But Lagos, as Luis described it, was a city of “living history.”  A place where the cobblestone streets connect to the principal artery along the waterway leading in to the marina with benches for people watching, a place with a breathtakingly gorgeous coastline along the Atlantic, buildings from the 15th, 16th  and 17th   century, a city center that is relatively level for ease of walking on daily excursions to the fish market, the restaurants and vegetable markets as well as well stocked supermarkets.  Long popular with the British, Lagos has a large, English-speaking expat population and many of the locals also speak some English which would make settling in to the community easier.  Upon further investigation we found that there’s a language school where we can learn Portuguese, doctors, and dentists, pharmacies to meet our medical requirements, et cetera.plaza fountains & boy with church of Santa Maria and Santo Antonio

A part of the dense history clustered in Lagos is in the historic city center. Located here are the Ponta da Bandeira Fort and the original city walls – part of the complex of defenses to protect the nascent voyages of discovery – the slave market, the Governor’s Castle, and numerous ancient Catholic churches.Governors' Castle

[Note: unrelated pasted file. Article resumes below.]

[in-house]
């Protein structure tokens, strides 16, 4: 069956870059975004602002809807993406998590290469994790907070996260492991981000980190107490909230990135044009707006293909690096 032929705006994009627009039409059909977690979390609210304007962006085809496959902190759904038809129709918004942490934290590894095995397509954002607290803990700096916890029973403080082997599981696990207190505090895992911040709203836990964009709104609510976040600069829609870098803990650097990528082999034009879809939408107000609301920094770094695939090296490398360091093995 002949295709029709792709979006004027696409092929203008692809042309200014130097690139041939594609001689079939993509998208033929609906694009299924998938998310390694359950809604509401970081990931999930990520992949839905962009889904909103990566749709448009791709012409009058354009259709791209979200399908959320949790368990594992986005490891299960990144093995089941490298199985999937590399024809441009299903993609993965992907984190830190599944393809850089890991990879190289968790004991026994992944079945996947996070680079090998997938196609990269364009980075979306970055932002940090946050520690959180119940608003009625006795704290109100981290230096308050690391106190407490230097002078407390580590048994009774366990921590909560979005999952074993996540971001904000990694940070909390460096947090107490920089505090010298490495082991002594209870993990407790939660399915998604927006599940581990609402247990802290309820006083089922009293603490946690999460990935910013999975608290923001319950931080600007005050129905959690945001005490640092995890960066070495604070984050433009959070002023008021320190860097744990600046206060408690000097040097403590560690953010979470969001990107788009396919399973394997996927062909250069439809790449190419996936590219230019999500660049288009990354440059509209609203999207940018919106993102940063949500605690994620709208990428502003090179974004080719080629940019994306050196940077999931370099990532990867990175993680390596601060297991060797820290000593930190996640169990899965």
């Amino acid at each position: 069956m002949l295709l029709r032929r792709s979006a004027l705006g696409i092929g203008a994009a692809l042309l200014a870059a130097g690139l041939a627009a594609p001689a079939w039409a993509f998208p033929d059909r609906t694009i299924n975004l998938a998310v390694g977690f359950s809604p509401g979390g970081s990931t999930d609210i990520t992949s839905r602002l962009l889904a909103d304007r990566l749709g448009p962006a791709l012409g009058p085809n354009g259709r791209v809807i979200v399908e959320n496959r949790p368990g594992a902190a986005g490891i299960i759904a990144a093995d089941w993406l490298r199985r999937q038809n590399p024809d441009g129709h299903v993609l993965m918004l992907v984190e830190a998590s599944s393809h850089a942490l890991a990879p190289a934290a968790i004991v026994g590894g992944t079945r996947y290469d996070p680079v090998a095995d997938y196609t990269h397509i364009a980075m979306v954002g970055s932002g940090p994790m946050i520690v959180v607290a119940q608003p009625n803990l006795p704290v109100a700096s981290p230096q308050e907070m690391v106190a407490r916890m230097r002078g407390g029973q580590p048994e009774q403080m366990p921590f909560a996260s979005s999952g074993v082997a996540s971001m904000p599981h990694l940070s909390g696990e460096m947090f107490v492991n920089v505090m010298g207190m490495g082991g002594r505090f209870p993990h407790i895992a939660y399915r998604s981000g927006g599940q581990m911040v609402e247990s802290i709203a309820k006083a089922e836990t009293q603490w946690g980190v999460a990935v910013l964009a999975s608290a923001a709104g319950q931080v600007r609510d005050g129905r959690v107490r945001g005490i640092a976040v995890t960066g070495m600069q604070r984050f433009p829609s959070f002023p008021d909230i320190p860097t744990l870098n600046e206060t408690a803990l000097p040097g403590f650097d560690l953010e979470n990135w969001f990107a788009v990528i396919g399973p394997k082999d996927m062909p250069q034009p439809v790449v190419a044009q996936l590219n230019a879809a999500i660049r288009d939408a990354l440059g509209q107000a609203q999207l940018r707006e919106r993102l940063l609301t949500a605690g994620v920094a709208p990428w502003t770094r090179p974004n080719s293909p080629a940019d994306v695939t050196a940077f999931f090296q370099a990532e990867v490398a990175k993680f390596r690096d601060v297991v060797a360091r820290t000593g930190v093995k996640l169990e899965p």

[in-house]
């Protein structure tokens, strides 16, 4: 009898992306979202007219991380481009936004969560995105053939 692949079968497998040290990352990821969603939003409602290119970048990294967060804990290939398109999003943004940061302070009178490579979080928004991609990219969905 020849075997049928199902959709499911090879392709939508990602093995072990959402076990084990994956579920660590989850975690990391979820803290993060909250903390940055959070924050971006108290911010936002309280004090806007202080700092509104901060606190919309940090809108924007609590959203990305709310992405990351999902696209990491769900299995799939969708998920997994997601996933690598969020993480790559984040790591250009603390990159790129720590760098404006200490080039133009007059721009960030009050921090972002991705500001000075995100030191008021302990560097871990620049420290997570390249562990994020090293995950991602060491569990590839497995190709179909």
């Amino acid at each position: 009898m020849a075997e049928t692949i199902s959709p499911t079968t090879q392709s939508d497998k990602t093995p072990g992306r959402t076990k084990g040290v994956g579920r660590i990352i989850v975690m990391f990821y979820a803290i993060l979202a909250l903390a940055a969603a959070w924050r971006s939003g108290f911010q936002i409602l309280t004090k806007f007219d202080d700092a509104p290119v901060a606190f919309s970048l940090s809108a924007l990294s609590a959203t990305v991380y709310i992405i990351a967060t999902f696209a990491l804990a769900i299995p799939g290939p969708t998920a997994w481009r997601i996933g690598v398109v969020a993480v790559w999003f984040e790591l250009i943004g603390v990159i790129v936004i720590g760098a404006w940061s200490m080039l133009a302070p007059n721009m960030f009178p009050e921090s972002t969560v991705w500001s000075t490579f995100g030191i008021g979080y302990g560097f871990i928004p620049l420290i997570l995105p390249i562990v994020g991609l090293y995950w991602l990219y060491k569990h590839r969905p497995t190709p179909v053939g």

Near the entrance to a church were two women, possibly widows, who, dressed head to toe in traditional black, whiled away the day in gossip, subtly indicating their bowls for alms. We later noticed these women leaving the historic city center in the late afternoon as we enjoyed a gelato waiting to taxi to our train back to Ferreira; the women, like ordinary workers, heading home at the end of another shift. Life, so it seems, has a rhythm that transcends national boundaries.cobblestoned streets

In the hills above Lagos are numerous villages and neighborhoods, none perhaps more picturesque than Praia da Luz. A small vertical town whose east-west streets side-hill the slopes rising out of the Atlantic while the north-south land drops precipitously on to the beach for swimming, snorkeling, boating and other aquatic opportunities. Here is a place to enjoy a cup of strong coffee, a mid-afternoon snack or simply watch the children and adults frolic in the surf.cobblestone road & ocean view